ARCHITECTURAL DIGEST OFFERS UP AN OAT FOUNDRY SPLIT FLAP DISPLAY FOR NEW REAL ESTATE VIDEO SERIES
THE PRICE IS (PROBABLY NOT) RIGHT
Ever want to know how much a luxury condo in a major metropolitan area really costs? Architectural Digest, a Condé Nast publication, launched a new video series on just that entitled, “Amateur to Real Estate Agent.”
In their first video episode, Real Estate Agent Leonard Steinberg challenges three people – an apartment renter, an apartment owner and a real estate expert – to try to guess how much a luxury New York City condo recently sold for. Throughout the video, Steinberg reveals more and more details to them, like location and size, as they continue revising their guesses.
When designing the video series, producer Jeffrey Kornberg wanted to engage the YouTube audience in a unique way by involving a visual element that differs from the norm, and feeds into the natural anticipation of the guessing game. To do so, they rented a Split Flap display to reveal the true amounts.
A GUESSING GAME
The Split Flap display successfully introduces new scenes and topics on the show, with messages like “First Guess”, “Second Guess,” and so on. As the three participants continue to revise their guesses based on the information divulged, the Split Flap adjusts the corresponding numbers – creating a fun and engaging element.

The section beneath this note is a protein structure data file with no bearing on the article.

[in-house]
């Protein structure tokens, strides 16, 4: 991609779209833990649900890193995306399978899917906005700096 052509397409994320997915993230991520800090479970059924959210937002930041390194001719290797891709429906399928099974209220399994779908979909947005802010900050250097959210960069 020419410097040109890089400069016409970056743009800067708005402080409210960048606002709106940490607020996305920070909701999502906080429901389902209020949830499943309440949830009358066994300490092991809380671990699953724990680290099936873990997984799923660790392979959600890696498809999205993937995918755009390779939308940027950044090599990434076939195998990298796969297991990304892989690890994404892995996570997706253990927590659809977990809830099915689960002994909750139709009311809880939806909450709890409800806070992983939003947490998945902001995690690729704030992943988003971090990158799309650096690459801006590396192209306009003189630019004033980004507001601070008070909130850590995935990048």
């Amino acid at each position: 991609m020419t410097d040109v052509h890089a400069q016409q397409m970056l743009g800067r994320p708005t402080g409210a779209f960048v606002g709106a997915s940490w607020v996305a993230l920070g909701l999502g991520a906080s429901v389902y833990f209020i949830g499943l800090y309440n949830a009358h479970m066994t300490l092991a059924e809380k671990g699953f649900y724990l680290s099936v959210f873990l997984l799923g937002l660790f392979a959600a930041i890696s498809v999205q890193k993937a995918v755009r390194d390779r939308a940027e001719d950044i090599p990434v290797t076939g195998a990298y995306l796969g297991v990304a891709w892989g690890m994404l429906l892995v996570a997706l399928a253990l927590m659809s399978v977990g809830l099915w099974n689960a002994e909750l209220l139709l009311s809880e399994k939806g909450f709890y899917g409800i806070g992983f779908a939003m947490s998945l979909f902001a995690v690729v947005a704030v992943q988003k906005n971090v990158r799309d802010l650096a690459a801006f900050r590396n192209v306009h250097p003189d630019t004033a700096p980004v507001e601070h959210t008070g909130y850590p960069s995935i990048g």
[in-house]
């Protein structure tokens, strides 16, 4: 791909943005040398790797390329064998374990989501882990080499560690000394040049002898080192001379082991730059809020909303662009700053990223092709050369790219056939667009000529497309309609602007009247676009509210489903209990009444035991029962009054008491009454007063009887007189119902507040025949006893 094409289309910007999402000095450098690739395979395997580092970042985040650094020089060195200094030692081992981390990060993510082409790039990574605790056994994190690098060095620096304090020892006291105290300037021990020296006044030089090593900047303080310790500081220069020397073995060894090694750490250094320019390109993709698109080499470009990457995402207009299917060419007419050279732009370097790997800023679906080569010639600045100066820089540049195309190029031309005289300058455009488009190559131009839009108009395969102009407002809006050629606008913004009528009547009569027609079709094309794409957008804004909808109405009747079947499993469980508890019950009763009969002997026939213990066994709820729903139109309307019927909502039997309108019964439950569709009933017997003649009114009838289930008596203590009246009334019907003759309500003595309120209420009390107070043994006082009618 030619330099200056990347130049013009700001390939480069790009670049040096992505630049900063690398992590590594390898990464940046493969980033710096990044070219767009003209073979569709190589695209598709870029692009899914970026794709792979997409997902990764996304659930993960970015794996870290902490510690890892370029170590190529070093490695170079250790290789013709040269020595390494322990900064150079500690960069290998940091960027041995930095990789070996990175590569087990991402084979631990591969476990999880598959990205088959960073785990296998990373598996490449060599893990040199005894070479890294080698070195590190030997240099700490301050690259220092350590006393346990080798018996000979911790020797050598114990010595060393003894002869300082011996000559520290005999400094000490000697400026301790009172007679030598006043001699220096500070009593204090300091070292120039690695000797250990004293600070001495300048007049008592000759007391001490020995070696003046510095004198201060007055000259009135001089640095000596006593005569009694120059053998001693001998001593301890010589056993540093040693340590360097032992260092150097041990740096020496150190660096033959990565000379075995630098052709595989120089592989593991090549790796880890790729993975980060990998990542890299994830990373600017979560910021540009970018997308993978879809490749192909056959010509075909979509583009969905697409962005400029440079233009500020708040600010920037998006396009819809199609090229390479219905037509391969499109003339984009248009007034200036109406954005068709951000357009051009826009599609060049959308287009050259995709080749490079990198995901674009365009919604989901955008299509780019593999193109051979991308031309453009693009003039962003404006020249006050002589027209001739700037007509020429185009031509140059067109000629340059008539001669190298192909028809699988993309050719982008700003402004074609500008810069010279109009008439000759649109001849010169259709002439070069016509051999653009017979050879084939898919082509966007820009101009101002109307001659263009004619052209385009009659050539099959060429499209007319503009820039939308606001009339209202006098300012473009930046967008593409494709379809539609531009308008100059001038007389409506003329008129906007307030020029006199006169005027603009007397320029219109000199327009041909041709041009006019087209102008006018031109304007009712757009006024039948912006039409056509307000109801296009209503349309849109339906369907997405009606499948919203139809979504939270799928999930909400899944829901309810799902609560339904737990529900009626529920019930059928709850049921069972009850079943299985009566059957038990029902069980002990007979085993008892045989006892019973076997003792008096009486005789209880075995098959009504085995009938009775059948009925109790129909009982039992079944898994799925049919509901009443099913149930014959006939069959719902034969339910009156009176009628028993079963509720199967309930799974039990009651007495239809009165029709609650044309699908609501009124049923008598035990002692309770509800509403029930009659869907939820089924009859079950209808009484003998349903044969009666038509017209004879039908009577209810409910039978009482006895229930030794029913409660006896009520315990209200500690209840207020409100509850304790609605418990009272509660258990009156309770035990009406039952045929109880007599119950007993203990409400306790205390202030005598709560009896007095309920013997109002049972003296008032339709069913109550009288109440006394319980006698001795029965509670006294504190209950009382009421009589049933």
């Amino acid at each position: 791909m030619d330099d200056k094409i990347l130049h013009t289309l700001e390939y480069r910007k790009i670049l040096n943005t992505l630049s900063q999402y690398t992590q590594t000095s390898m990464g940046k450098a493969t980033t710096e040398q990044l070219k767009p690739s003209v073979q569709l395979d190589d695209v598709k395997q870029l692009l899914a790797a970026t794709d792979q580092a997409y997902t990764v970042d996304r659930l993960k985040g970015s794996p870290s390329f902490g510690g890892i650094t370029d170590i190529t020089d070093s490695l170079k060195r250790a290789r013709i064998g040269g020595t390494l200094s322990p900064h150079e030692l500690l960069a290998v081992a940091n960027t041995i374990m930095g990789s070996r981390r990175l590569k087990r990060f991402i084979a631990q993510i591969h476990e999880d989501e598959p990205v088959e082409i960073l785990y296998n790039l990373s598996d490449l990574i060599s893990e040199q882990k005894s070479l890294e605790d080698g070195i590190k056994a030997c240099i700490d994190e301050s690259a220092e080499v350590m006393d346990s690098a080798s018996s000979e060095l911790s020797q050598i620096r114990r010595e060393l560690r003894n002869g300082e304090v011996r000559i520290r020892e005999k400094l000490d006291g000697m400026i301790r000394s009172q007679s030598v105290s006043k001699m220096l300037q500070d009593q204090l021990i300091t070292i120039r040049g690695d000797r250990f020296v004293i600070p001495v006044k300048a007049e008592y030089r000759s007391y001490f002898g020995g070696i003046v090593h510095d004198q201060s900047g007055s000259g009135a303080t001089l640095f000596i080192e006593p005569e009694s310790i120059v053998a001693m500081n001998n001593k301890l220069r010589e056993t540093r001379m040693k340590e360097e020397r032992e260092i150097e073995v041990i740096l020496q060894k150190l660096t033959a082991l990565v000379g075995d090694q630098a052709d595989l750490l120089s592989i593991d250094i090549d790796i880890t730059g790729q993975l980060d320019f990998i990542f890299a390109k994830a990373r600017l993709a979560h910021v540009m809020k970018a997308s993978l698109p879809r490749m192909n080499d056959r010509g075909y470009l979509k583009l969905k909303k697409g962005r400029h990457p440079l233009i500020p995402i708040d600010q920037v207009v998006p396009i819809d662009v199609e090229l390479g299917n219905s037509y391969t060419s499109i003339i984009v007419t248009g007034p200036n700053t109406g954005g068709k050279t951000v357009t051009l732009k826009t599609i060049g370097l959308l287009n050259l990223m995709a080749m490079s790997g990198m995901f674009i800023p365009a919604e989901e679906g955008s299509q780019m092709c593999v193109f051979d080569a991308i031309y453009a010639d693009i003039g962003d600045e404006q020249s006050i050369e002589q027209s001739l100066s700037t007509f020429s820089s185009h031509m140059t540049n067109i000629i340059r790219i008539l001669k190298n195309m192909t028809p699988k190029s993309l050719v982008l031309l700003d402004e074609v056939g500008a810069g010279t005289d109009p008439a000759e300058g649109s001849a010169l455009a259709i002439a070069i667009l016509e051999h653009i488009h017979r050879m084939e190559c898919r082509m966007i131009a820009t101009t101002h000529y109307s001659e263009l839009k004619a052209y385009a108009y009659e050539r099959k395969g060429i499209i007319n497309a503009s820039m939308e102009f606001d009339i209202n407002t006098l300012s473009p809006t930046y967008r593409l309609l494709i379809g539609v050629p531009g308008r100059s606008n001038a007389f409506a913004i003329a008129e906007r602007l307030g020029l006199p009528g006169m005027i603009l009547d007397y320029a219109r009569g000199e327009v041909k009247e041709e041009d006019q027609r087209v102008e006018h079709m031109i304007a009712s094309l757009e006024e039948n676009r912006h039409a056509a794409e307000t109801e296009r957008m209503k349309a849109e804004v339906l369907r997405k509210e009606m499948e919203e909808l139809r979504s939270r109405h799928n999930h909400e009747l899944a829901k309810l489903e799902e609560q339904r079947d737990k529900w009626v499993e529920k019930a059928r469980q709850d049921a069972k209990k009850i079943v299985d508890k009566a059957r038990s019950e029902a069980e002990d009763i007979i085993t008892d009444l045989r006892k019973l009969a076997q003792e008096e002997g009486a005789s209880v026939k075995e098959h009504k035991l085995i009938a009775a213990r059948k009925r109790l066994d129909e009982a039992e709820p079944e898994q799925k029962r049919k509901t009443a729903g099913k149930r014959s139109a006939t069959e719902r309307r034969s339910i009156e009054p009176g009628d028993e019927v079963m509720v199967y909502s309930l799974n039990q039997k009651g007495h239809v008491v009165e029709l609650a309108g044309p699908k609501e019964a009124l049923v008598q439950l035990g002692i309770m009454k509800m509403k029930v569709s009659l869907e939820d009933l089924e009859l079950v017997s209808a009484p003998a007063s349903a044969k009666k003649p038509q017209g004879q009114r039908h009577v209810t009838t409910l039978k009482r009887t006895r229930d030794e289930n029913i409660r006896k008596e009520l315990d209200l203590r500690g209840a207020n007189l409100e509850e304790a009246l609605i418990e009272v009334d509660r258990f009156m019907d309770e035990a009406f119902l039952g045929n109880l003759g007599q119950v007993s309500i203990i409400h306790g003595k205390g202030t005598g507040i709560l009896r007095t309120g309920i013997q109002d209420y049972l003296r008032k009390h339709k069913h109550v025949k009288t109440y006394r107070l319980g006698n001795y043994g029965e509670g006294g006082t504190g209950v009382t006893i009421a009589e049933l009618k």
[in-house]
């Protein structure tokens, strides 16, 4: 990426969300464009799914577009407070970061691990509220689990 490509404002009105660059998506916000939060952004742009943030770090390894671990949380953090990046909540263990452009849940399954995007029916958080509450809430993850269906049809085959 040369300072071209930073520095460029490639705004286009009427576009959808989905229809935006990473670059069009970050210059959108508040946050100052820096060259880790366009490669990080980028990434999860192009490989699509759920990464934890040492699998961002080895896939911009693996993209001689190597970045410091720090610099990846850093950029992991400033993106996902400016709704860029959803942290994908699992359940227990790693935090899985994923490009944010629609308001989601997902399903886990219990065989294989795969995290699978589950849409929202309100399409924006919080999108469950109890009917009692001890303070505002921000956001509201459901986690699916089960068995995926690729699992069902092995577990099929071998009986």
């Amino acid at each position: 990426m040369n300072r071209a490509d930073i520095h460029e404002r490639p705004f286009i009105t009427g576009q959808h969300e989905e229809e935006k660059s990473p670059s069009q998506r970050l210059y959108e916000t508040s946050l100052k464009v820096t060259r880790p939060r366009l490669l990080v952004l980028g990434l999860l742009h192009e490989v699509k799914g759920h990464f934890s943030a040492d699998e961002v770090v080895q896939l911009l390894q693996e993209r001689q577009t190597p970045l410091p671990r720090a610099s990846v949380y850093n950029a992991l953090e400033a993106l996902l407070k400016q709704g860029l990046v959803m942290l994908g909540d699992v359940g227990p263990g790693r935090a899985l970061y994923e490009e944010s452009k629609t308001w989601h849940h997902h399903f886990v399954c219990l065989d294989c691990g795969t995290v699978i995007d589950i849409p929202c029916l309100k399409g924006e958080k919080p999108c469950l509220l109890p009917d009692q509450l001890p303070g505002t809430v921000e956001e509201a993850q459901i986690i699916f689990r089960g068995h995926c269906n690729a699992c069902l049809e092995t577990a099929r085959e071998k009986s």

The Oat Foundry Split Flap Display creates the ultimate moment of suspense at the video’s culmination, or the “Final Guess”, where after being shown the blueprints, photos, and location, the condo price is finally divulged.
As Steinberg reveals the price of the condo, the flaps clack and turn, creating a moment of anticipation as the audience locks in on the display. The board finally arrives at the price of the condo – proving all participants wrong!
The Split Flap, reminiscent of the flicker boards of the early 20th century, builds suspense as it delays information. It’s flaps loudly clack, creating a distinct moment in time as the audience waits for the final answer. Successfully linking sight and sound with the game’s premise, the Split Flap engages the viewer completely – unlike CGI or simple graphics commonly used today on similar programs.